I love pourquoi stories. They are tales we have told through the ages to explain certain phenomena. Pourquoi (pronounced pork-wha) is French for “why?”, any pre-schooler’s favourite word!
You know the story of the family that always cut the end off the lamb roast, before cooking. No one knew why. On consulting great granny they discovered that in her day she had a small roaster and had to cut the joint to make it fit!
Pourquoi stories are the way cultures, religions and families pass on their rituals and sadly, their biases too.
The Crucifixion of Jesus is a multi-layer pourquoi story which like the mythical Urobouros swallowing its own tail, circles around and challenges our comfort zones.
The most common level of the story tries to explain why a peaceful prophet from Galilee was cruelly killed at the hands of Rome and the religious establishment in Jerusalem. This orthodox answer is an extremely unhelpful one, “God planned it to be this way.”
What! That’s a disgusting image of God! What father would kill his own son? How the church came to this brutal understanding of the horror, requires some questioning.
The Church was trying to make sense of Jesus’ unfair death and rationalised it back to animal sacrifice which was the religious forgiveness ritual then.
But why animal sacrifice in the first place? Pourquoi?
Well, it’s preferable to sacrificing humans! The Bible story of Abraham wanting to sacrifice Isaac, but God substituting a ram, is another pourquoi explaining the transition from human to animal sacrifice.
The pre-schooler in me continues – Why human sacrifice? The answer to this one lies in our collective unconscious, and long before the bible was written.
Paleo-Anthropology studies these ancient myths and Rene Girard was one of its great scholars. Studying ancient pourquois, Girard discovered that as humans began living in groups, they had to deal with troublesome people who didn’t fit in and disrupted the status quo. The easiest, primitive solution was to demonise these characters, which then justified killing them.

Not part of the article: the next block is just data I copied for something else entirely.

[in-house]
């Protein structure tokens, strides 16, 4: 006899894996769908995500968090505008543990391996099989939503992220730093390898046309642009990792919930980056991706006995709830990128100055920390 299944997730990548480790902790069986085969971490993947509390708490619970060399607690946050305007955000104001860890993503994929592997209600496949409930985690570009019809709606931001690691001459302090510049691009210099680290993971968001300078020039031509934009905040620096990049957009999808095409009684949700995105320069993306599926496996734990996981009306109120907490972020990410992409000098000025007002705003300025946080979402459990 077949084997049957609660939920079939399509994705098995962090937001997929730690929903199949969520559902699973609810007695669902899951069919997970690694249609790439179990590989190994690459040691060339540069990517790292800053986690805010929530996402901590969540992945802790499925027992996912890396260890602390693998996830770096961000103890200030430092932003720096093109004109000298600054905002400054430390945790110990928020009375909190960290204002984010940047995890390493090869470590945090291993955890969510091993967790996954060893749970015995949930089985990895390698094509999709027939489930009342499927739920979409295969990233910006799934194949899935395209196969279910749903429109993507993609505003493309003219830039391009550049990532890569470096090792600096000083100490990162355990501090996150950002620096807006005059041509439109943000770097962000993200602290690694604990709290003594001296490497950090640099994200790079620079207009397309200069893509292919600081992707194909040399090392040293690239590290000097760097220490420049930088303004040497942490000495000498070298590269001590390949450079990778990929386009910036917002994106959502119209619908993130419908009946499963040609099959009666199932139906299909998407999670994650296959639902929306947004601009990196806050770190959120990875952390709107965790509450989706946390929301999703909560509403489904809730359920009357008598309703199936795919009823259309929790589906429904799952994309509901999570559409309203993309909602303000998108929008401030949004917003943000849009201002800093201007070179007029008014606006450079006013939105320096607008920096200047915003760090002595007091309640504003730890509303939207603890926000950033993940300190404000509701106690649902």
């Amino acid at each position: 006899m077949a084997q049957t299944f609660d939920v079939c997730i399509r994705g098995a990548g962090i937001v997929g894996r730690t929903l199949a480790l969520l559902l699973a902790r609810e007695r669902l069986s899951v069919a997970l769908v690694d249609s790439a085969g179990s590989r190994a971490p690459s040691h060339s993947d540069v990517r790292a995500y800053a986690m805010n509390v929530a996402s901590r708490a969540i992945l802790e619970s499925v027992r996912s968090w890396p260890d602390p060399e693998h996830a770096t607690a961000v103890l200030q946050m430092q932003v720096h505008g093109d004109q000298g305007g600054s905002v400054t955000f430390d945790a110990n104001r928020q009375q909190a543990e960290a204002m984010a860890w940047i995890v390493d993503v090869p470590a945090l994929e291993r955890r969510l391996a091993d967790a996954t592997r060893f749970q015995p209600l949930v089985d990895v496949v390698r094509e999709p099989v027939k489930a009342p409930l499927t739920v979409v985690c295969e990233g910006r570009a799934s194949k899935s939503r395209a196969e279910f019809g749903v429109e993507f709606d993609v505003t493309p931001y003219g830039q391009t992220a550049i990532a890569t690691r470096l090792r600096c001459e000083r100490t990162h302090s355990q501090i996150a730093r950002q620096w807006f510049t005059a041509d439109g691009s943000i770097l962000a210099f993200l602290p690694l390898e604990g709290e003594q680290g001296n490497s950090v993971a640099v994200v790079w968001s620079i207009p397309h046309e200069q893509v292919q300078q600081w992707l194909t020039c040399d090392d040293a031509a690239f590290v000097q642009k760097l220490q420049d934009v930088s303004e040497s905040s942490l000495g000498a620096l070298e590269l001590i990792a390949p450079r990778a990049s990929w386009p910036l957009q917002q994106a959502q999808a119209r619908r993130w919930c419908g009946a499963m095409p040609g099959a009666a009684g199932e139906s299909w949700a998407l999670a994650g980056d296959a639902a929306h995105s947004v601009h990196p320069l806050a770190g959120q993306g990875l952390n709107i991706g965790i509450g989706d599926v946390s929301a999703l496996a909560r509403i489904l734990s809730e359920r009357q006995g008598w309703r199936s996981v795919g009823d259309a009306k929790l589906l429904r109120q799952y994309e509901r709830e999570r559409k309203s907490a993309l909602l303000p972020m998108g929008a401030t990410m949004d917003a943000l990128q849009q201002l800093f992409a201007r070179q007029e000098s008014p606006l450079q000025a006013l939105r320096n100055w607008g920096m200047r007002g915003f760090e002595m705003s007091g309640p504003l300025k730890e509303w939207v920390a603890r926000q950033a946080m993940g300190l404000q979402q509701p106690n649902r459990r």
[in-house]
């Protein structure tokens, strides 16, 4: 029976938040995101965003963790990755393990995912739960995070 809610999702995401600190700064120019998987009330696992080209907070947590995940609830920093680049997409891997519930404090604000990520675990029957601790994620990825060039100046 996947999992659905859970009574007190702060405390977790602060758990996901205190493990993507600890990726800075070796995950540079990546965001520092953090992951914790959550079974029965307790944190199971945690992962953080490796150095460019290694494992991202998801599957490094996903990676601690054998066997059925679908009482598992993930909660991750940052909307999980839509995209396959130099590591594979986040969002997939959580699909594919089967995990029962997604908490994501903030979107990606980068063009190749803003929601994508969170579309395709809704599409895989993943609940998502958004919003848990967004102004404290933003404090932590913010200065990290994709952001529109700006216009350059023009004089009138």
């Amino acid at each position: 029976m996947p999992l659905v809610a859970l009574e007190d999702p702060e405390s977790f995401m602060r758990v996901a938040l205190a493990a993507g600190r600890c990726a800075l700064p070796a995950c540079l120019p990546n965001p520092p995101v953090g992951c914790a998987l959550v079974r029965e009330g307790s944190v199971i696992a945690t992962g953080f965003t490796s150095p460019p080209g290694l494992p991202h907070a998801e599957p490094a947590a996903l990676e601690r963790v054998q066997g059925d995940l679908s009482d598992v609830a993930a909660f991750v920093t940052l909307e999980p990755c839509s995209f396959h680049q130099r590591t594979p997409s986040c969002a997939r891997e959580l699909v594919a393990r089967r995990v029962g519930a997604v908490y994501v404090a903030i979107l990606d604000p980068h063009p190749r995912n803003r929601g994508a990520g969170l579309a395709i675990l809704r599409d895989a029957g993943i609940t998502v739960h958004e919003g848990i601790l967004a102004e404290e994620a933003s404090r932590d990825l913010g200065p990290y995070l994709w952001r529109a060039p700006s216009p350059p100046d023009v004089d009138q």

Individuals and groups were treated this way in times of stress. Medieval Jews were blamed for Bubonic plague just as recently, some blamed the Chinese for COVID19! Ironically, right now the Christian church itself is being scapegoated for all the troubles in the world from paedophilia to colonisation.
Yet in a strange anomaly within our mental processing, a residue of remorse lingers toward those we have scapegoated and destroyed.
So the Greeks took Oedipus who killed his parents and they made him a god. Many of the Greek gods were rebels who achieved divine status. We scapegoat our suspicious ones then remorsefully deify them.
Preachers proclaim that God killed Jesus, but if that’s true, we’ve been exonerated from our collective culpability in the greatest scapegoating crime ever committed!
Humans, not God, kill and destroy those who challenge and threaten us.
Jesus broke no taboos. He taught only an inclusive path of love, yet we killed him for it.
Why in God’s name do that?